Qld home built to be its own power station with no bills

71 Sydney Ave, Camp Hill, was built just before Covid-19 saw massive price increases in the cost of construction.

A home without power bills might seem like a dream, but it’s what a Queensland new build has achieved off an 18-month long construction process – something that might take longer next time.

Developer Travis Pegg took a year and half to build his home at 71 Sydney Ave, Camp Hill, which is the epitome of the new Queenslander – with maximum energy efficiency a key feature.

“In total it took approximately 18 months to build our house, including six months for concepts, architectural plans, demolition, approvals and selections, and 12 months to construct,” Mr Pegg said.

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The “one piece roof” allowed a 20KW solar system to be installed to power the home.

The design from Dane Power of Koda Design ensured the house was created its own as efficient as possible energywise, he said.

“This included using window orientation and selection to capture the sun and heat the polished concrete slab but also allow cross breezes, and having a one piece roof to facilitate a 20KW solar system to be installed facing north to power the house.”

“I’m pleased that this house has not yet had a power bill,” Mr Pegg said.

He said the family had the luxury of building just before the construction crisis hit but plan to do the same again.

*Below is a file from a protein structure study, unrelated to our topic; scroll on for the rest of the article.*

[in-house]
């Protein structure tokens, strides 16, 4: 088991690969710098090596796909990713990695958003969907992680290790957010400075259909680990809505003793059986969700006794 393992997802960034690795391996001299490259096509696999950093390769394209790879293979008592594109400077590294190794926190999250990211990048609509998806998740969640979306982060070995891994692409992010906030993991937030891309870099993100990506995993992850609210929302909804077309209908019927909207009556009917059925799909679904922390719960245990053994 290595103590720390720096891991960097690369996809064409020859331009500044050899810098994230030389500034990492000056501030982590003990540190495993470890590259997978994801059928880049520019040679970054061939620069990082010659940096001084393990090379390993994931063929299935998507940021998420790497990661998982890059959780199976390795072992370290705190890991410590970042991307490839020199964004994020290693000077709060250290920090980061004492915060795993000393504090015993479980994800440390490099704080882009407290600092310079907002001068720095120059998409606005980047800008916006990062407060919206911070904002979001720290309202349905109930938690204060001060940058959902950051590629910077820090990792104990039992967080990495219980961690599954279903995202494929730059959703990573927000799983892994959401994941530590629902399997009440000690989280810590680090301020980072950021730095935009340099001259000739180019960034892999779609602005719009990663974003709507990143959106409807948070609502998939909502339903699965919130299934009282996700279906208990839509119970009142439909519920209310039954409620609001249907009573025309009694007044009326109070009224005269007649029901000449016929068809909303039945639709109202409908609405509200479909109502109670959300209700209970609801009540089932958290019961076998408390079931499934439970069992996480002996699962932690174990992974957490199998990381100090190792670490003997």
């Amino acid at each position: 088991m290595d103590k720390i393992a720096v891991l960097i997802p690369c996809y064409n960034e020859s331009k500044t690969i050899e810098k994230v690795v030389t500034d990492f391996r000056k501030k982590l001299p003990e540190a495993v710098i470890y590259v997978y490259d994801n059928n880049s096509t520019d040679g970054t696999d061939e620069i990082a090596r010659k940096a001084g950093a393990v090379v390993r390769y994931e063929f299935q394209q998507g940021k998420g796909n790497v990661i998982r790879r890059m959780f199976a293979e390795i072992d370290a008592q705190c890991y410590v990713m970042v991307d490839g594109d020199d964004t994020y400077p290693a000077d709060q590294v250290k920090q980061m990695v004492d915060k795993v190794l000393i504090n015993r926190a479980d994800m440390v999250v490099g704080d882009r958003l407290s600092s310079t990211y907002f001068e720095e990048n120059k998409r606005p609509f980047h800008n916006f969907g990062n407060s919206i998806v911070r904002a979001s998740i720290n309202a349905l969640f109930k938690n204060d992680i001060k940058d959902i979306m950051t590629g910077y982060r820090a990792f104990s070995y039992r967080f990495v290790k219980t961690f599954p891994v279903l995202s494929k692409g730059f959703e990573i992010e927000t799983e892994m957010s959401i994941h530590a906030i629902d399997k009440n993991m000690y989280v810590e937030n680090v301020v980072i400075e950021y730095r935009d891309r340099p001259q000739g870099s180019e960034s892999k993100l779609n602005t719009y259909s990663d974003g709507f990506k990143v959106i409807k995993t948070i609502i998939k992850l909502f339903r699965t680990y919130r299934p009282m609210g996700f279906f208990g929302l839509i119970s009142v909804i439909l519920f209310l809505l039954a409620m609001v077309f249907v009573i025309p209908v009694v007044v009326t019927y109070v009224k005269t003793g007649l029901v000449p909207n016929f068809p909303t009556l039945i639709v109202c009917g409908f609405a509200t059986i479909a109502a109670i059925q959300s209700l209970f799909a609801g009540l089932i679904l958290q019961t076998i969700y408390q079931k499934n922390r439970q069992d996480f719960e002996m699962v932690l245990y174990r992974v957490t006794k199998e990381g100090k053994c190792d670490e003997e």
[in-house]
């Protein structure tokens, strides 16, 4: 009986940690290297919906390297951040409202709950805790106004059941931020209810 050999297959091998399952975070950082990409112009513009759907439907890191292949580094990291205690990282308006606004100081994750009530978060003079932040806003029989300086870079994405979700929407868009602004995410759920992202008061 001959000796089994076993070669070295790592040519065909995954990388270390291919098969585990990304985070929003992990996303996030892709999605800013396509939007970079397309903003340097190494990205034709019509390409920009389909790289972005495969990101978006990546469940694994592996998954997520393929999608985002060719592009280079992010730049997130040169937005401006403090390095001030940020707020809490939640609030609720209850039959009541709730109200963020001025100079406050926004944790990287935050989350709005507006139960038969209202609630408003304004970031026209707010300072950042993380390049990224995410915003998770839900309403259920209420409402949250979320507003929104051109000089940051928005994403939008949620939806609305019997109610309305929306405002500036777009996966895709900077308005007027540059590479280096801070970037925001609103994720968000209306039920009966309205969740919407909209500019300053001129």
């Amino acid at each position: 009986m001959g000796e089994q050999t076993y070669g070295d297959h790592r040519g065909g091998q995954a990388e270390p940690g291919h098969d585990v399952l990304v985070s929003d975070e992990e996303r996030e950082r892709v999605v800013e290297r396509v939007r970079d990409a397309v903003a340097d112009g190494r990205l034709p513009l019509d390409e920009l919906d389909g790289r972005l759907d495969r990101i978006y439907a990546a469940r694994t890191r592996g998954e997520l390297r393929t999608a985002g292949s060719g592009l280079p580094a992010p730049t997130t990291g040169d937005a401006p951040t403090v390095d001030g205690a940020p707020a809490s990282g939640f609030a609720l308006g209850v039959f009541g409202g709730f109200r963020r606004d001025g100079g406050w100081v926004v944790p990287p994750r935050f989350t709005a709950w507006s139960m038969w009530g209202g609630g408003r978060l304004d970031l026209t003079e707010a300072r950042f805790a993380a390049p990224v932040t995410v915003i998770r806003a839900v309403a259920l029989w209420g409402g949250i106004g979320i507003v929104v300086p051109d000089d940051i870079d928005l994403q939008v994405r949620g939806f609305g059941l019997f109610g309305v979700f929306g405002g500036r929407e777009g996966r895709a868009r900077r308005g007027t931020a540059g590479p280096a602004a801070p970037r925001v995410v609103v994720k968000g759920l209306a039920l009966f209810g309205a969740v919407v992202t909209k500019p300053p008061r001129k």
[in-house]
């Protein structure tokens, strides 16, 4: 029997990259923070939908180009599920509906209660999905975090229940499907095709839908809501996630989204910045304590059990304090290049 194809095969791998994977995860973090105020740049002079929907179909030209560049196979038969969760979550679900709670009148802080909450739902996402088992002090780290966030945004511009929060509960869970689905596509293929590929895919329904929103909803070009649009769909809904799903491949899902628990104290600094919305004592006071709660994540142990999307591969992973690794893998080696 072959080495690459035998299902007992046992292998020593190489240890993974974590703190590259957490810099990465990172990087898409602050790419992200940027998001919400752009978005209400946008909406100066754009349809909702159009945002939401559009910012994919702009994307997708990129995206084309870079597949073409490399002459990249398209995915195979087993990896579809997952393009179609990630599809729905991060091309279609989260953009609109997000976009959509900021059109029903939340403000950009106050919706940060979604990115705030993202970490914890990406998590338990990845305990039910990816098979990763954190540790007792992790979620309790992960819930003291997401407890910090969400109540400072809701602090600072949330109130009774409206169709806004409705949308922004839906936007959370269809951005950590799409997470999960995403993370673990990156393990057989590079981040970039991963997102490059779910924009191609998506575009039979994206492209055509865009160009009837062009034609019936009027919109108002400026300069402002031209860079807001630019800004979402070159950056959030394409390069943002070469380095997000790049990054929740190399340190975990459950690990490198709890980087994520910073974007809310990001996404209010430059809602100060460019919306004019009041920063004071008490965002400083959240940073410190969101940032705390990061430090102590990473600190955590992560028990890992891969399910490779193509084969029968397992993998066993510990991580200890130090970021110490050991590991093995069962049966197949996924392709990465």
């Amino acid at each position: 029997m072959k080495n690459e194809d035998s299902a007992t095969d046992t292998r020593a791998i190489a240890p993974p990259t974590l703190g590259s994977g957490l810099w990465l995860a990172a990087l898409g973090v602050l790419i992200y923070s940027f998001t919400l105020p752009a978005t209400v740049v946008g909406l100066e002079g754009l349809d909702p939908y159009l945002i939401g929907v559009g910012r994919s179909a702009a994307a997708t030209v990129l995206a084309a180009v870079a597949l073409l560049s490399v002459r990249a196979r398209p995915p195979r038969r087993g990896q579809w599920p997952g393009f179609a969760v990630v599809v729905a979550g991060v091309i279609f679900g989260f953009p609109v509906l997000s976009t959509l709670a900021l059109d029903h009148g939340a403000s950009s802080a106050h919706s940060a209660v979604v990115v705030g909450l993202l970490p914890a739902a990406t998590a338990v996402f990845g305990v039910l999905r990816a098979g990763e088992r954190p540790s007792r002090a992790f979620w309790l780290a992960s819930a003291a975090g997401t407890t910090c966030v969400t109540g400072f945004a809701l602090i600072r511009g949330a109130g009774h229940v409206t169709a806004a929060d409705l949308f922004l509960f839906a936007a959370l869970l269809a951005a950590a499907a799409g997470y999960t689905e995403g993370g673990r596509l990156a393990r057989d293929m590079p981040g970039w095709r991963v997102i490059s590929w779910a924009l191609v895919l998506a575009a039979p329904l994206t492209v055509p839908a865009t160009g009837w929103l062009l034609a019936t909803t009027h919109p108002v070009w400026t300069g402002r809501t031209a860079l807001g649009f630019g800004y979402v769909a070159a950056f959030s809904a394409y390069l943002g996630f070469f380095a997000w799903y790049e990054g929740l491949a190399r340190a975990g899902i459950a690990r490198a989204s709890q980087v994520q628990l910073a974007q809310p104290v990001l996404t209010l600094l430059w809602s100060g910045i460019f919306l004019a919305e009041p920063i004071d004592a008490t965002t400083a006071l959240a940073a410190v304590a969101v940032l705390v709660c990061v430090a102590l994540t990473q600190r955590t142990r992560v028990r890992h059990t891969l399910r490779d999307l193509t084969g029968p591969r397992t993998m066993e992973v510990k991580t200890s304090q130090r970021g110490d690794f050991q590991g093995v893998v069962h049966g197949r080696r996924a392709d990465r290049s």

Windows have been oriented to capture the sun and heat the polished concrete floor.

“We were lucky that our house was finished just as Covid hit, but we missed the construction crisis with the price rises and lack of materials impacting builders so much. However we plan on building again in Camp Hill so will not be immune to them this time around.”

“Hopefully with good planning, an amazing building team around us, and some thoughtful product selections, we can achieve just as good an outcome as Sydney Ave – it might just take a little longer.”

The type of windows selected in various areas was also important to boost energy efficiency.

Real estate agent Denis Najzar of Place Woolloongabba, who has listed the home for sale with colleague James Curtain, said energy efficiency was a consideration of buyers now.

“It’s a very common question to have people are asking for solar panels and systems on newer houses. With rising electricity costs that will become a key feature.”

He said given the cost, wait time and effort involved with construction at present, buyers not willing to wait two years could explore houses that were ready to be occupied.

“What used to cost $1m to construct is now $1.5m. Essentially people that were looking to build or renovate are now probably shocked by quotes they’re getting from builders, and good builders probably can’t start right away. It’s a long queue to wait for a good builder, could be up to two years.”


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